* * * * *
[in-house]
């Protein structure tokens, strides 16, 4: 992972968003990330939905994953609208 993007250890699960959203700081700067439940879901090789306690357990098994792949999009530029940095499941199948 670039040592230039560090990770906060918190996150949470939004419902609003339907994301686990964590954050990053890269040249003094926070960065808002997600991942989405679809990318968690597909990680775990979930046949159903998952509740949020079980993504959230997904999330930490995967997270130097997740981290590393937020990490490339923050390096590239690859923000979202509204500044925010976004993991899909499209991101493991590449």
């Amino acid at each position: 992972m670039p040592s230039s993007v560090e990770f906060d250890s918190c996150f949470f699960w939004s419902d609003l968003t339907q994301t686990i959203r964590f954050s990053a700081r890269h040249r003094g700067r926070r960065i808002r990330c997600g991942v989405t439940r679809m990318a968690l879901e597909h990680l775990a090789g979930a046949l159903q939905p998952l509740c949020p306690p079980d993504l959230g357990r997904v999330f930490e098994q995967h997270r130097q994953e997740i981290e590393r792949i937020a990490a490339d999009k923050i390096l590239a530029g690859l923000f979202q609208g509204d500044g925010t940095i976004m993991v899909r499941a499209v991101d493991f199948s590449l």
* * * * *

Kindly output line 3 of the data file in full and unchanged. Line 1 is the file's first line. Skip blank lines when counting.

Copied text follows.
């Amino acid at each position: 992972m670039p040592s230039s993007v560090e990770f906060d250890s918190c996150f949470f699960w939004s419902d609003l968003t339907q994301t686990i959203r964590f954050s990053a700081r890269h040249r003094g700067r926070r960065i808002r990330c997600g991942v989405t439940r679809m990318a968690l879901e597909h990680l775990a090789g979930a046949l159903q939905p998952l509740c949020p306690p079980d993504l959230g357990r997904v999330f930490e098994q995967h997270r130097q994953e997740i981290e590393r792949i937020a990490a490339d999009k923050i390096l590239a530029g690859l923000f979202q609208g509204d500044g925010t940095i976004m993991v899909r499941a499209v991101d493991f199948s590449l």